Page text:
U.S. for police reform in Somalia
The project that sent Siraach to Somalia is part of a $1.9 million initiative of the INL to support police reform in the country, according to the U.S. Department of State. It’s designed to improve the capacity of the Somali National Police Force to prevent and effectively respond to violence.
For the last 25 years, Siraach noted, Somalia didn’t have a functioning criminal investigation department. But as the country emerges from the ruins of the civil war that erupted in 1991, the current administration is trying to rebuild the institution.
Some of the subjects that Siraach covered included lessons on investigating crimes, preparing cases and taking those cases to the attorney general’s office. Siraach said the trainees were motivated and eagerly absorbed the eight-year policing experience that Siraach honed on the streets of the Twin Cities.
“I was really impressed how dedicated and committed were the young people that we trained,” he added. “They really wanted to help themselves and their countries.”
‘You cannot break our spirit’
In the last four years, hundreds of Somali-Americans from Minnesota and other parts of the country have returned to Somalia to participate in the rebuilding process of the country.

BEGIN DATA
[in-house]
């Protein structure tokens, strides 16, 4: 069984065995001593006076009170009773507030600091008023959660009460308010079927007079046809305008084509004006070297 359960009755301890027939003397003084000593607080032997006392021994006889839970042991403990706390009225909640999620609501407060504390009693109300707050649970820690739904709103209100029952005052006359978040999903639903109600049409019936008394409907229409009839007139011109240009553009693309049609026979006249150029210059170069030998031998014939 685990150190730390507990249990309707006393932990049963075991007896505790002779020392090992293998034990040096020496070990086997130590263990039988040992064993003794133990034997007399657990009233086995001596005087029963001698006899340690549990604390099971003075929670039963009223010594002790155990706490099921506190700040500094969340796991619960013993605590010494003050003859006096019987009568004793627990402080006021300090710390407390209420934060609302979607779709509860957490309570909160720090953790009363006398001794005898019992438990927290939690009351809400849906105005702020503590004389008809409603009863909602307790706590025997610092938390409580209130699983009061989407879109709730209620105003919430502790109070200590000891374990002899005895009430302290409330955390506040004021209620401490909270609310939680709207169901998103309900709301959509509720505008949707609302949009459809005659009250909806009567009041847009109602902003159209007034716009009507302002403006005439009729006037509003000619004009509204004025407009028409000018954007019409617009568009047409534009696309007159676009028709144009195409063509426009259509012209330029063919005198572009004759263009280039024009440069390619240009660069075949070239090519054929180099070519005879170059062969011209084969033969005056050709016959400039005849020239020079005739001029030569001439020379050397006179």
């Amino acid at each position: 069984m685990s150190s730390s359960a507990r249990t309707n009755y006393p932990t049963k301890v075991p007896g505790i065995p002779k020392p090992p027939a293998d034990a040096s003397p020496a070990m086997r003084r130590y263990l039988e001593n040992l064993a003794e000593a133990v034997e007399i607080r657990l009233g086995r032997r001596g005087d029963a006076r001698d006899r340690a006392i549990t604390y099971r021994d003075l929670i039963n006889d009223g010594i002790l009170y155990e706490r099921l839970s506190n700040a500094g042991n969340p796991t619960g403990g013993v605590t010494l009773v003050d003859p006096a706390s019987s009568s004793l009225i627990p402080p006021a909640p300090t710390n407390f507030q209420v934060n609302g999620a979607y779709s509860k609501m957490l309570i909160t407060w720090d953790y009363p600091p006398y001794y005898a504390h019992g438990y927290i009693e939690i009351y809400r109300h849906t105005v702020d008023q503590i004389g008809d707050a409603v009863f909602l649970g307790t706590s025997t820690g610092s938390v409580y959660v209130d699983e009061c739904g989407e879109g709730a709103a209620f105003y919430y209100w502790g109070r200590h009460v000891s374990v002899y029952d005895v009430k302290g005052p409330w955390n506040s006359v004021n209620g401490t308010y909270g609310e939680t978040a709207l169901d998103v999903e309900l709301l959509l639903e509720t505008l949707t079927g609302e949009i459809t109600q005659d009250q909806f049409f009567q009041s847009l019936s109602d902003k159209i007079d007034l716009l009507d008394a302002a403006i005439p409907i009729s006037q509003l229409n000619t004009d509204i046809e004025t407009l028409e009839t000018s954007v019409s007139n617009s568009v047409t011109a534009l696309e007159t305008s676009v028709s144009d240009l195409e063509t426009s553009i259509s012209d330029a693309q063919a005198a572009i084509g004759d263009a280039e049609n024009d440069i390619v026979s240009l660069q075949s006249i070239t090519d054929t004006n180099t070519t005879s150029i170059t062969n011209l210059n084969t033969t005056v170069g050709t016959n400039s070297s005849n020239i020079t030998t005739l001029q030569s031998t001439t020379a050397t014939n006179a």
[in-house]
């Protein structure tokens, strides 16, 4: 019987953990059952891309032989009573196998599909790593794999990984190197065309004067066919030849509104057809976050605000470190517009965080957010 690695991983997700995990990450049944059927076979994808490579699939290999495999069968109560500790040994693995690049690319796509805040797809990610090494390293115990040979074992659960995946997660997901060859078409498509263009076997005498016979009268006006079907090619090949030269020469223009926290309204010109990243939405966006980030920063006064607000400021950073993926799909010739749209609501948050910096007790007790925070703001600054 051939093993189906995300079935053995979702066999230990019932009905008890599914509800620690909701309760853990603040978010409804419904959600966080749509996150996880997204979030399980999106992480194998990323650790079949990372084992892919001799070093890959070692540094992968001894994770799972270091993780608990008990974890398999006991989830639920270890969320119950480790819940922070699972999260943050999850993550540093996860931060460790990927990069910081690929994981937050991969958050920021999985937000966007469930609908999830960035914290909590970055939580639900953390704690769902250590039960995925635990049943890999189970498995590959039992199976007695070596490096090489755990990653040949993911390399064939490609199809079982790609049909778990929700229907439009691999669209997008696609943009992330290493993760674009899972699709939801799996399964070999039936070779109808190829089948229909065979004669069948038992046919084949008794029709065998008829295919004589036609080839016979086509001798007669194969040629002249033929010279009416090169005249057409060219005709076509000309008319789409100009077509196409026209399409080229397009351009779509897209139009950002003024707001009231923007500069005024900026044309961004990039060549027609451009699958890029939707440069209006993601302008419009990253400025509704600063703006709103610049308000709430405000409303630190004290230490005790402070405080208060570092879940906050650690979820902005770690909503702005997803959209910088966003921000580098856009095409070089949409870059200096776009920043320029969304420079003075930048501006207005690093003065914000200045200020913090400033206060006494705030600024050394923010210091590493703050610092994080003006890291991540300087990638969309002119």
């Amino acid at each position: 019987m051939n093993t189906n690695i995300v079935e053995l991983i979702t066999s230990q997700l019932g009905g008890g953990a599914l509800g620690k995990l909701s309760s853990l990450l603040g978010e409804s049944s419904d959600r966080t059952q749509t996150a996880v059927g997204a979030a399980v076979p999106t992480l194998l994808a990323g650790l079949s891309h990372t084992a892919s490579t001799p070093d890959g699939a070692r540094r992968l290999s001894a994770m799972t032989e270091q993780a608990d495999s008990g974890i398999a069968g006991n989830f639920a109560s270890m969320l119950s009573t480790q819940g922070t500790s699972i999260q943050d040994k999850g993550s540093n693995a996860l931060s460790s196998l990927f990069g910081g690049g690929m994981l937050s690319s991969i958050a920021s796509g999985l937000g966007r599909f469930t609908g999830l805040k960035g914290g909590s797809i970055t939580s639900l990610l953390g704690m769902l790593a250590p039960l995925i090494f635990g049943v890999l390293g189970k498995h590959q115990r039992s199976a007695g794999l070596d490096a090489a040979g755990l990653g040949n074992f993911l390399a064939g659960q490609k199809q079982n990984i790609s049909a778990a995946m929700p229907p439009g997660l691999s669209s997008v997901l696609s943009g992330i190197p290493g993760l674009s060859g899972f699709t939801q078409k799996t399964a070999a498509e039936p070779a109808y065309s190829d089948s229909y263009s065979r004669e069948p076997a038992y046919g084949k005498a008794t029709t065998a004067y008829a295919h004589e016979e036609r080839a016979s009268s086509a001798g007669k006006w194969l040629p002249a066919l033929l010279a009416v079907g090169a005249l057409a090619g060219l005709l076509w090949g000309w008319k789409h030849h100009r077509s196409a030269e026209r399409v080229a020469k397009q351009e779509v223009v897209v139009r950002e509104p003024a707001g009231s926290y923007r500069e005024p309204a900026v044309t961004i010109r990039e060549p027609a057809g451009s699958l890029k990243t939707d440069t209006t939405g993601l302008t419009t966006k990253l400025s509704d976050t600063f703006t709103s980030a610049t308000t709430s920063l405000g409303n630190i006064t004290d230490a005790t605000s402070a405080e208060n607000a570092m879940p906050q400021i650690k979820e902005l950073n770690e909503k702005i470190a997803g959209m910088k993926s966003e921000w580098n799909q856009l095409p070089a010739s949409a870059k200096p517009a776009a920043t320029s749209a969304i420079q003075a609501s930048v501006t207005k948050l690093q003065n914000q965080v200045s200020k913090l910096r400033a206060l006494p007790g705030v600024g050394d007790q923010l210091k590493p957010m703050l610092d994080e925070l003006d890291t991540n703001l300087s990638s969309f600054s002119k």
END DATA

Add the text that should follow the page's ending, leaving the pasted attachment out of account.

Many have gone back to serve in the federal or regional governments, Siraach noted. Some have established businesses — including Western-style restaurants, transportation system and construction companies — while others have taken jobs with international development organizations or in the private sector.
“There wasn’t a day that I didn’t run into somebody from the Twin Cities or somebody with an American accent,” Siraach noted. Many of them are people with advanced degrees. They are coming back from all over the world to take part of the new reconstruction of Somalia.”
As the country’s federal administration and its citizens try to bring back the country’s better days, al-Shabaab remnants in Mogadishu continue to respond with their signature attacks on the people leading efforts to rebuild Somalia.